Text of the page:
The US government has recently been getting rid of Chinese-American cancer researchers from the country’s top institutions. One such researcher is named Xifeng Wu. The government had findings that she had accepted roles at Chinese research institutions when she was not supposed to. This had a terrible effect on her reputation in the research community.
This cancer research community has become more global than ever in the past decade. Scientists from all over the world share data and research about the disease that kills ten million people every year. The US National Cancer Institute’s “Moonshot” program invested one billion dollars to speed up research on cancer treatment. Their hope is to work with other international researchers to double the amount of treatment options by 2022.
Wu’s story shows a breakdown of this global togetherness. She is an award winning doctor and a naturalized American citizen, but was forced to resign from her job as director at the Center for Public Health and Translational Genomics after the findings about her ties to China were made public. She is one of four top level cancer researchers who was forced to resign in the last year. The resignations come from a push in the Trump administration to have less Chinese influence at high-level research institutions. The administration believes it will stop China from having the advantage in cancer innovation. The cost, however, is that the development of cancer research is slowed down. Patients with the deadly disease are bearing the cost of the economic war with China.
The National Institute of Health (NIH) works with the FBI in investigations like Wu’s. They say that even though the material isn’t always classified, people like Wu are stealing ideas about cancer research. The NIH is a huge funder of medical research. It donates $6 billion to cancer research a year. The Institute told a Senate committee that it found sixteen cases of undisclosed foreign government connections from important cancer researchers. Working with international scientists used to be encouraged by the NIH, but it is not anymore due to the push from the Trump administration.
Wu was not officially charged, but helping cancer research in China is a bad look in today’s politics. She had spent almost half of her life with her previous employer, but after her resignation, she returned to Shanghai as the dean of a public health school. She had to leave her family behind in the US.
Wu’s story had not been told before now. She has not wanted to be interviewed about the situation because she recently filed a complaint with the Equal Employment Opportunity Commission (EEOC). Interviews with friends and colleagues are how most of the information has become known.
History will ultimately decide if this fight back against Chinese researchers was a good step for intellectual property or a dangerous path for racial profiling and discrimination. Perhaps both might be true. It is clear, however, that Chinese people in America can be watched by the FBI and the federal government.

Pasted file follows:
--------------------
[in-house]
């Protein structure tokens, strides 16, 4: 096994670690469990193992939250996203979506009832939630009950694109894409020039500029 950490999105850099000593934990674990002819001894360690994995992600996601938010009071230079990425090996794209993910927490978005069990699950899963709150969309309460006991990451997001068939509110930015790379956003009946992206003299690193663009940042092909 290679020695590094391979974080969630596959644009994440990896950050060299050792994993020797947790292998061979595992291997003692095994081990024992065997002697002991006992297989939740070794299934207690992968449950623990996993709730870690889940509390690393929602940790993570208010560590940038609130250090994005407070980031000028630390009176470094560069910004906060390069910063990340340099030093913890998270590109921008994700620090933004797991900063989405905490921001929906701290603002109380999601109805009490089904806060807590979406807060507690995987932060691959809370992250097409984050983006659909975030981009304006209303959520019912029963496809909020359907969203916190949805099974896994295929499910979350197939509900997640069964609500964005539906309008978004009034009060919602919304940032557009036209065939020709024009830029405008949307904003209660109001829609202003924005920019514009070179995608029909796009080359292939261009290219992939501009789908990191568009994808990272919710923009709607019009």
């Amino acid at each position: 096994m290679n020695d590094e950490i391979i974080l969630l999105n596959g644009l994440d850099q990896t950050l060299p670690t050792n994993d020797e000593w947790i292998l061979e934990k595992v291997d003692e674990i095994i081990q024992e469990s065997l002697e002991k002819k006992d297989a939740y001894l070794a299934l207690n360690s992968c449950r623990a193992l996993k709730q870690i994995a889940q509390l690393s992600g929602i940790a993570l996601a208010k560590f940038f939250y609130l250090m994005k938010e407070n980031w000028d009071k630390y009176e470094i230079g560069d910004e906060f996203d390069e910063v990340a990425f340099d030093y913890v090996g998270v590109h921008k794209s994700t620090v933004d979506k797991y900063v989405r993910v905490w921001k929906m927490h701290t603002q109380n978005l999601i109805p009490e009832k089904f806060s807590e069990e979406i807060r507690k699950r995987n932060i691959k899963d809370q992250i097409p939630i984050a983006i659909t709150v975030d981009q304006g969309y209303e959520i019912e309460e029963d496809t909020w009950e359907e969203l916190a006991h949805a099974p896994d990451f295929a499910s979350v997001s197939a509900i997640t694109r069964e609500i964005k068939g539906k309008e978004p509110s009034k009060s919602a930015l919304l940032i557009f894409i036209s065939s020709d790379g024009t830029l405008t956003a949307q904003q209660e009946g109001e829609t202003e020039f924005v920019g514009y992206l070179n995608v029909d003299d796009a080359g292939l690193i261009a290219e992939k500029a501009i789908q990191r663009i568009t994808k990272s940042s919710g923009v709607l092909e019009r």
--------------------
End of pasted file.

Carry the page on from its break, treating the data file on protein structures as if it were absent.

FBI Director Christopher Wray says they are cracking down on China because of their history of stealing US ideas and inventions. He says their government, universities, and students are all trying to steal ideas to move ahead of the US economy. Wray’s comments have unnerved the Chinese-American community. One Congresswoman called the investigations “an erosion of Chinese Americans’ civil rights.
Xifeng Wu graduated from medical school in China and received her doctorate degree from the University of Texas School of Public Health. Shortly after, she joined MD Anderson, where the studies she organized gained her recognition. She put together huge amounts of data from cancer patients in China and the US about their treatments and outcomes that has been a big help to other researchers. She found connections between what people eat and their risk of cancer, and how much people sleep and their risk of cancer. She was appointed director there in 2011.
During her rise at MD Anderson, Wu made other connections with researchers in China. MD Anderson told her to do so. The facility cooperated with Chinese researchers on clinical trials and other studies. Wu was among a group of Chinese researchers at MD Anderson that participated; all of them wanted to help their native country. China has over 4.3 million new cases of cancer each year. China even gave MD Anderson a “scientific cooperation” award in 2015. Wu was the poster child for these efforts. She worked with more than a dozen Chinese researchers on almost 100 studies. Her work has been cited more than 20,000 times in other medical studies.
International Cooperation and Reaction
Adam Kuspa, dean of research at Baylor College of Medicine in Houston, says that researchers don’t care if the data comes from other countries. If someone in China has an important piece of research, the Americans want to know. The NIH has spent $5 million sponsoring joint US-China studies, and $1 million of that went to cancer research.